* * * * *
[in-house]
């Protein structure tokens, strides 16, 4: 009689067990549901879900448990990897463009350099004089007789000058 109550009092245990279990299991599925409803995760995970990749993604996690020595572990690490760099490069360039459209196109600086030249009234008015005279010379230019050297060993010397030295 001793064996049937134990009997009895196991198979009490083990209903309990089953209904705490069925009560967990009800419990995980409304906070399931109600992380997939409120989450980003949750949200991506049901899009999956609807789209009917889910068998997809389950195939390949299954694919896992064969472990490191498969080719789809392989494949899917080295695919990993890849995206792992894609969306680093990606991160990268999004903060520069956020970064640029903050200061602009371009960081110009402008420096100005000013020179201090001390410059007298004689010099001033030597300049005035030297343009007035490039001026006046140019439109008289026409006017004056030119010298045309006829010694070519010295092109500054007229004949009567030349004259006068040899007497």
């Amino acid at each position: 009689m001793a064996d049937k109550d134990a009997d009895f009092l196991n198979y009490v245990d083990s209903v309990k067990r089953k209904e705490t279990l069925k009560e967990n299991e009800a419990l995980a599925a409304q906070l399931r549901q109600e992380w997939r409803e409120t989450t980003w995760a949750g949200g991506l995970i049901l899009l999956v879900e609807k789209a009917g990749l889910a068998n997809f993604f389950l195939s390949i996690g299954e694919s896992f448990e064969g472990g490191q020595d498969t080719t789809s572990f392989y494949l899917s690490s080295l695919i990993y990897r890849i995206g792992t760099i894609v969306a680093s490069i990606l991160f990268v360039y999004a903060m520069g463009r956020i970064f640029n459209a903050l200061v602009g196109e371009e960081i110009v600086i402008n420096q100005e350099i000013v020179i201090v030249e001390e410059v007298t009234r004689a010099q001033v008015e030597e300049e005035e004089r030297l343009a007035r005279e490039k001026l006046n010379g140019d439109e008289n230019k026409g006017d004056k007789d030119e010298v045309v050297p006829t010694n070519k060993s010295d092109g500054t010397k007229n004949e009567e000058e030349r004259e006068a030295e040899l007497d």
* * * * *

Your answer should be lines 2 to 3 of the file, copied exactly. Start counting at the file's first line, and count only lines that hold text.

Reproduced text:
């Protein structure tokens, strides 16, 4: 009689067990549901879900448990990897463009350099004089007789000058 109550009092245990279990299991599925409803995760995970990749993604996690020595572990690490760099490069360039459209196109600086030249009234008015005279010379230019050297060993010397030295 001793064996049937134990009997009895196991198979009490083990209903309990089953209904705490069925009560967990009800419990995980409304906070399931109600992380997939409120989450980003949750949200991506049901899009999956609807789209009917889910068998997809389950195939390949299954694919896992064969472990490191498969080719789809392989494949899917080295695919990993890849995206792992894609969306680093990606991160990268999004903060520069956020970064640029903050200061602009371009960081110009402008420096100005000013020179201090001390410059007298004689010099001033030597300049005035030297343009007035490039001026006046140019439109008289026409006017004056030119010298045309006829010694070519010295092109500054007229004949009567030349004259006068040899007497």
């Amino acid at each position: 009689m001793a064996d049937k109550d134990a009997d009895f009092l196991n198979y009490v245990d083990s209903v309990k067990r089953k209904e705490t279990l069925k009560e967990n299991e009800a419990l995980a599925a409304q906070l399931r549901q109600e992380w997939r409803e409120t989450t980003w995760a949750g949200g991506l995970i049901l899009l999956v879900e609807k789209a009917g990749l889910a068998n997809f993604f389950l195939s390949i996690g299954e694919s896992f448990e064969g472990g490191q020595d498969t080719t789809s572990f392989y494949l899917s690490s080295l695919i990993y990897r890849i995206g792992t760099i894609v969306a680093s490069i990606l991160f990268v360039y999004a903060m520069g463009r956020i970064f640029n459209a903050l200061v602009g196109e371009e960081i110009v600086i402008n420096q100005e350099i000013v020179i201090v030249e001390e410059v007298t009234r004689a010099q001033v008015e030597e300049e005035e004089r030297l343009a007035r005279e490039k001026l006046n010379g140019d439109e008289n230019k026409g006017d004056k007789d030119e010298v045309v050297p006829t010694n070519k060993s010295d092109g500054t010397k007229n004949e009567e000058e030349r004259e006068a030295e040899l007497d």